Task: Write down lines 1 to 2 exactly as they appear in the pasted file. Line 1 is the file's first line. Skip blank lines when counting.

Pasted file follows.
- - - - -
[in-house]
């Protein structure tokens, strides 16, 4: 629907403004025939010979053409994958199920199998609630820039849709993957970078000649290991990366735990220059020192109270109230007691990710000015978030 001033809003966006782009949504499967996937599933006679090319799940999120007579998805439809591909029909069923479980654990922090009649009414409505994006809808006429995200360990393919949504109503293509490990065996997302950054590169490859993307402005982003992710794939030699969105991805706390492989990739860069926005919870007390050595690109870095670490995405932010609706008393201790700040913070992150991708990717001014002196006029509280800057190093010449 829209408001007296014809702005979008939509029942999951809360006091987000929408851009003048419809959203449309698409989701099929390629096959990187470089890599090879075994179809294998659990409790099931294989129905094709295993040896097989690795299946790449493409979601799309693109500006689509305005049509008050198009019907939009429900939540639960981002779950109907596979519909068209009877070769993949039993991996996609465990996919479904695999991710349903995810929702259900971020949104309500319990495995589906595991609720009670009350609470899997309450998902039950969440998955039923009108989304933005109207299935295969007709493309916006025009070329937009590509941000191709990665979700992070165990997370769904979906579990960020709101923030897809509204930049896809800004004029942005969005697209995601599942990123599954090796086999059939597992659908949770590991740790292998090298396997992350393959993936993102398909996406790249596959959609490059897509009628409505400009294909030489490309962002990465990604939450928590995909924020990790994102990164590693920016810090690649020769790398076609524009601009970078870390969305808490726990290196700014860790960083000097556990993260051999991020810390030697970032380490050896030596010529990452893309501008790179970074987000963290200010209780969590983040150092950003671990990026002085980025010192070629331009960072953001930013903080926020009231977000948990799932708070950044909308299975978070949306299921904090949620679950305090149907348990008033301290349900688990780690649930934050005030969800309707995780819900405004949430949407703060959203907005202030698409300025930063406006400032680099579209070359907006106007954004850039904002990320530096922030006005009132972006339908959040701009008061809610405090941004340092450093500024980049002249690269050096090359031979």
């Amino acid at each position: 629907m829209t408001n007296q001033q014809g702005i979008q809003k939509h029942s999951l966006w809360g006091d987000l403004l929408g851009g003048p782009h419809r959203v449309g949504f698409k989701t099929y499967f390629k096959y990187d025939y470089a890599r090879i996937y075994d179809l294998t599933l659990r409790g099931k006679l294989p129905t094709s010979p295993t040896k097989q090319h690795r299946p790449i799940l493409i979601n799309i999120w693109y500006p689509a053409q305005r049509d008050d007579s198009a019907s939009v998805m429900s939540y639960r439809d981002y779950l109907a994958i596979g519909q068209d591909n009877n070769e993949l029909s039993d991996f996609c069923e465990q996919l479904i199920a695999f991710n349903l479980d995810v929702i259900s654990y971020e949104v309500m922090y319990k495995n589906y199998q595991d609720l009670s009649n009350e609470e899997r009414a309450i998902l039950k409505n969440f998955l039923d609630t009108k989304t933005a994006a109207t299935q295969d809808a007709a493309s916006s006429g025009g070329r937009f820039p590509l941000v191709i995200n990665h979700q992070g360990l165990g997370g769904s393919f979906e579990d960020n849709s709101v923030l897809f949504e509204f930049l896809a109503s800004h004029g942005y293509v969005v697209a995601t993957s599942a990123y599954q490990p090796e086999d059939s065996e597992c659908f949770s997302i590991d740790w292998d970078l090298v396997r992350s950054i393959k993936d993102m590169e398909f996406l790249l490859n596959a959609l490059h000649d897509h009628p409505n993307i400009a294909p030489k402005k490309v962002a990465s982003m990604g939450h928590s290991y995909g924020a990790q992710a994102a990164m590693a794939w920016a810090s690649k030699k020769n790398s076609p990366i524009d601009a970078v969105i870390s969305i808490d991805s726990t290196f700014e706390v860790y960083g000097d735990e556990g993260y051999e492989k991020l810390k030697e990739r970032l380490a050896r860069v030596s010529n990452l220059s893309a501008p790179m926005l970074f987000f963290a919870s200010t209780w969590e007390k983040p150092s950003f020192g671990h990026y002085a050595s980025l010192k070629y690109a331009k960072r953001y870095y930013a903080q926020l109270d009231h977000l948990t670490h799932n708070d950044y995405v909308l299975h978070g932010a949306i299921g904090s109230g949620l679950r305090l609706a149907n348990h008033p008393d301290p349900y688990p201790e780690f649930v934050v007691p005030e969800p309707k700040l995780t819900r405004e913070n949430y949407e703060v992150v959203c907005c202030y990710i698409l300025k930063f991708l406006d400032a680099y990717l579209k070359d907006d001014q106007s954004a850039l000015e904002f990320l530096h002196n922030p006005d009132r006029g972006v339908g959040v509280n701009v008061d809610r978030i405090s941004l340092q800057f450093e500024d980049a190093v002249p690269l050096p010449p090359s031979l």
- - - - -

[in-house]
């Protein structure tokens, strides 16, 4: 629907403004025939010979053409994958199920199998609630820039849709993957970078000649290991990366735990220059020192109270109230007691990710000015978030 001033809003966006782009949504499967996937599933006679090319799940999120007579998805439809591909029909069923479980654990922090009649009414409505994006809808006429995200360990393919949504109503293509490990065996997302950054590169490859993307402005982003992710794939030699969105991805706390492989990739860069926005919870007390050595690109870095670490995405932010609706008393201790700040913070992150991708990717001014002196006029509280800057190093010449 829209408001007296014809702005979008939509029942999951809360006091987000929408851009003048419809959203449309698409989701099929390629096959990187470089890599090879075994179809294998659990409790099931294989129905094709295993040896097989690795299946790449493409979601799309693109500006689509305005049509008050198009019907939009429900939540639960981002779950109907596979519909068209009877070769993949039993991996996609465990996919479904695999991710349903995810929702259900971020949104309500319990495995589906595991609720009670009350609470899997309450998902039950969440998955039923009108989304933005109207299935295969007709493309916006025009070329937009590509941000191709990665979700992070165990997370769904979906579990960020709101923030897809509204930049896809800004004029942005969005697209995601599942990123599954090796086999059939597992659908949770590991740790292998090298396997992350393959993936993102398909996406790249596959959609490059897509009628409505400009294909030489490309962002990465990604939450928590995909924020990790994102990164590693920016810090690649020769790398076609524009601009970078870390969305808490726990290196700014860790960083000097556990993260051999991020810390030697970032380490050896030596010529990452893309501008790179970074987000963290200010209780969590983040150092950003671990990026002085980025010192070629331009960072953001930013903080926020009231977000948990799932708070950044909308299975978070949306299921904090949620679950305090149907348990008033301290349900688990780690649930934050005030969800309707995780819900405004949430949407703060959203907005202030698409300025930063406006400032680099579209070359907006106007954004850039904002990320530096922030006005009132972006339908959040701009008061809610405090941004340092450093500024980049002249690269050096090359031979």